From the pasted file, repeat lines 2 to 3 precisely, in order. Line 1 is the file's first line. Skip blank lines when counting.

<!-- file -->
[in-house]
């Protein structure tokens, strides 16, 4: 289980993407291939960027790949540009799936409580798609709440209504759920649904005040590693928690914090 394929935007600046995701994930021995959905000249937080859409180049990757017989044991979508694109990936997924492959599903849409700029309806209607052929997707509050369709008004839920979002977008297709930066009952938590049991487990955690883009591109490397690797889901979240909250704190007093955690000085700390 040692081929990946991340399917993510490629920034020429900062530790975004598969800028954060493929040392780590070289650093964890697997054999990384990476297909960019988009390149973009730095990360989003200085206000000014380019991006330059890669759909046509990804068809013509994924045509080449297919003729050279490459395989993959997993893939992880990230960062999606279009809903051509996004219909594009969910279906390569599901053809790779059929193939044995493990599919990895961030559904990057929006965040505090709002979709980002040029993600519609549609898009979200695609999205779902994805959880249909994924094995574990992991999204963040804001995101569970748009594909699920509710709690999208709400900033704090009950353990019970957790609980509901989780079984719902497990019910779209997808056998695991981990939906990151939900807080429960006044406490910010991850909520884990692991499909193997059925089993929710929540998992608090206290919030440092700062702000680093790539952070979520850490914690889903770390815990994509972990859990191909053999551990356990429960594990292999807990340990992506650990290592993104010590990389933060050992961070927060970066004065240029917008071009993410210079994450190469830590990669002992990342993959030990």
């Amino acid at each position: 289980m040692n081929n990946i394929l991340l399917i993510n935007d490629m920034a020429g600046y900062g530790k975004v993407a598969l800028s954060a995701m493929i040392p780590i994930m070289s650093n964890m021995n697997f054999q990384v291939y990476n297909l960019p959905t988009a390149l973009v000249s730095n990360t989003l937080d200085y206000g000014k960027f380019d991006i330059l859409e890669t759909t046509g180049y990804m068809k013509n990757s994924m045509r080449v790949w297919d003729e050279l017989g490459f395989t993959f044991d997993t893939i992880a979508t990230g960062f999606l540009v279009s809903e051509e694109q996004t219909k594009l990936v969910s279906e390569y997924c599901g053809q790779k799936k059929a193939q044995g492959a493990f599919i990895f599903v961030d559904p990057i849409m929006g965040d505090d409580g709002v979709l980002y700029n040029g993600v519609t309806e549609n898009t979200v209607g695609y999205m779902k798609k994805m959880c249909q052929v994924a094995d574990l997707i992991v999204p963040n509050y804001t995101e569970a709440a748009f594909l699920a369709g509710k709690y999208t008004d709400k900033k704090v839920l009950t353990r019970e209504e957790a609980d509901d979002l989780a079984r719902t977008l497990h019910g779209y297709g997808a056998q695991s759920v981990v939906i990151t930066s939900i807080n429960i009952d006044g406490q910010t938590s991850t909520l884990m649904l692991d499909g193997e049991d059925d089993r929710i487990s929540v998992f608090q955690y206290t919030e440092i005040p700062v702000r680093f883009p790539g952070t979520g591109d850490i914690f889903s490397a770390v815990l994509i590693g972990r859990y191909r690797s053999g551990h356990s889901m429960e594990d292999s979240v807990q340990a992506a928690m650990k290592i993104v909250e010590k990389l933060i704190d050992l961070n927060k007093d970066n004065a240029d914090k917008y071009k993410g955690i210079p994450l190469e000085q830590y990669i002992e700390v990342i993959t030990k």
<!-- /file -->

């Protein structure tokens, strides 16, 4: 289980993407291939960027790949540009799936409580798609709440209504759920649904005040590693928690914090 394929935007600046995701994930021995959905000249937080859409180049990757017989044991979508694109990936997924492959599903849409700029309806209607052929997707509050369709008004839920979002977008297709930066009952938590049991487990955690883009591109490397690797889901979240909250704190007093955690000085700390 040692081929990946991340399917993510490629920034020429900062530790975004598969800028954060493929040392780590070289650093964890697997054999990384990476297909960019988009390149973009730095990360989003200085206000000014380019991006330059890669759909046509990804068809013509994924045509080449297919003729050279490459395989993959997993893939992880990230960062999606279009809903051509996004219909594009969910279906390569599901053809790779059929193939044995493990599919990895961030559904990057929006965040505090709002979709980002040029993600519609549609898009979200695609999205779902994805959880249909994924094995574990992991999204963040804001995101569970748009594909699920509710709690999208709400900033704090009950353990019970957790609980509901989780079984719902497990019910779209997808056998695991981990939906990151939900807080429960006044406490910010991850909520884990692991499909193997059925089993929710929540998992608090206290919030440092700062702000680093790539952070979520850490914690889903770390815990994509972990859990191909053999551990356990429960594990292999807990340990992506650990290592993104010590990389933060050992961070927060970066004065240029917008071009993410210079994450190469830590990669002992990342993959030990």
């Amino acid at each position: 289980m040692n081929n990946i394929l991340l399917i993510n935007d490629m920034a020429g600046y900062g530790k975004v993407a598969l800028s954060a995701m493929i040392p780590i994930m070289s650093n964890m021995n697997f054999q990384v291939y990476n297909l960019p959905t988009a390149l973009v000249s730095n990360t989003l937080d200085y206000g000014k960027f380019d991006i330059l859409e890669t759909t046509g180049y990804m068809k013509n990757s994924m045509r080449v790949w297919d003729e050279l017989g490459f395989t993959f044991d997993t893939i992880a979508t990230g960062f999606l540009v279009s809903e051509e694109q996004t219909k594009l990936v969910s279906e390569y997924c599901g053809q790779k799936k059929a193939q044995g492959a493990f599919i990895f599903v961030d559904p990057i849409m929006g965040d505090d409580g709002v979709l980002y700029n040029g993600v519609t309806e549609n898009t979200v209607g695609y999205m779902k798609k994805m959880c249909q052929v994924a094995d574990l997707i992991v999204p963040n509050y804001t995101e569970a709440a748009f594909l699920a369709g509710k709690y999208t008004d709400k900033k704090v839920l009950t353990r019970e209504e957790a609980d509901d979002l989780a079984r719902t977008l497990h019910g779209y297709g997808a056998q695991s759920v981990v939906i990151t930066s939900i807080n429960i009952d006044g406490q910010t938590s991850t909520l884990m649904l692991d499909g193997e049991d059925d089993r929710i487990s929540v998992f608090q955690y206290t919030e440092i005040p700062v702000r680093f883009p790539g952070t979520g591109d850490i914690f889903s490397a770390v815990l994509i590693g972990r859990y191909r690797s053999g551990h356990s889901m429960e594990d292999s979240v807990q340990a992506a928690m650990k290592i993104v909250e010590k990389l933060i704190d050992l961070n927060k007093d970066n004065a240029d914090k917008y071009k993410g955690i210079p994450l190469e000085q830590y990669i002992e700390v990342i993959t030990k």